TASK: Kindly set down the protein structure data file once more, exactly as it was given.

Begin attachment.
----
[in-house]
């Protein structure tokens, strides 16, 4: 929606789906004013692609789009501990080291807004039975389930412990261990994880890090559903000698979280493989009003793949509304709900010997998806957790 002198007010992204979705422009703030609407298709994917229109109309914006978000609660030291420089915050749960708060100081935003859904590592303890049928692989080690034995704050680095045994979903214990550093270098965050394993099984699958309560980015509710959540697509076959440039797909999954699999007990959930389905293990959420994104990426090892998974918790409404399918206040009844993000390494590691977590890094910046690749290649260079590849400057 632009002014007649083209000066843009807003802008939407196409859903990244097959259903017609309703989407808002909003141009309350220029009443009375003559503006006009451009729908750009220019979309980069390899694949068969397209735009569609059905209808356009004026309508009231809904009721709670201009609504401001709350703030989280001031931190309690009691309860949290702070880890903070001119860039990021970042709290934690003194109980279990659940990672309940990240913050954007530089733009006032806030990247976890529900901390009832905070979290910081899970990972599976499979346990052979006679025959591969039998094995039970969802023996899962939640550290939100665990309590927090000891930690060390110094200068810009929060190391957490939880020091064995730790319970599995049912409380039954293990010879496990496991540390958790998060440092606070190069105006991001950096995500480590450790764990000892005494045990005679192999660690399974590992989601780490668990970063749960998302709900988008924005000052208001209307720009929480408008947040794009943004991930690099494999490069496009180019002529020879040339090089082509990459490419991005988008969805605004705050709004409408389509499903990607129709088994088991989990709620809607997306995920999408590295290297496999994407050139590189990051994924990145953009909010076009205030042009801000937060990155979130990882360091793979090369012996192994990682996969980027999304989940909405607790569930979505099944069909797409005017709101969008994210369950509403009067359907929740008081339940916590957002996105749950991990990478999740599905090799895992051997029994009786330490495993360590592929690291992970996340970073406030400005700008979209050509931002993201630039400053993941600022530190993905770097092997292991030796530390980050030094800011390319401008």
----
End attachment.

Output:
[in-house]
């Protein structure tokens, strides 16, 4: 929606789906004013692609789009501990080291807004039975389930412990261990994880890090559903000698979280493989009003793949509304709900010997998806957790 002198007010992204979705422009703030609407298709994917229109109309914006978000609660030291420089915050749960708060100081935003859904590592303890049928692989080690034995704050680095045994979903214990550093270098965050394993099984699958309560980015509710959540697509076959440039797909999954699999007990959930389905293990959420994104990426090892998974918790409404399918206040009844993000390494590691977590890094910046690749290649260079590849400057 632009002014007649083209000066843009807003802008939407196409859903990244097959259903017609309703989407808002909003141009309350220029009443009375003559503006006009451009729908750009220019979309980069390899694949068969397209735009569609059905209808356009004026309508009231809904009721709670201009609504401001709350703030989280001031931190309690009691309860949290702070880890903070001119860039990021970042709290934690003194109980279990659940990672309940990240913050954007530089733009006032806030990247976890529900901390009832905070979290910081899970990972599976499979346990052979006679025959591969039998094995039970969802023996899962939640550290939100665990309590927090000891930690060390110094200068810009929060190391957490939880020091064995730790319970599995049912409380039954293990010879496990496991540390958790998060440092606070190069105006991001950096995500480590450790764990000892005494045990005679192999660690399974590992989601780490668990970063749960998302709900988008924005000052208001209307720009929480408008947040794009943004991930690099494999490069496009180019002529020879040339090089082509990459490419991005988008969805605004705050709004409408389509499903990607129709088994088991989990709620809607997306995920999408590295290297496999994407050139590189990051994924990145953009909010076009205030042009801000937060990155979130990882360091793979090369012996192994990682996969980027999304989940909405607790569930979505099944069909797409005017709101969008994210369950509403009067359907929740008081339940916590957002996105749950991990990478999740599905090799895992051997029994009786330490495993360590592929690291992970996340970073406030400005700008979209050509931002993201630039400053993941600022530190993905770097092997292991030796530390980050030094800011390319401008």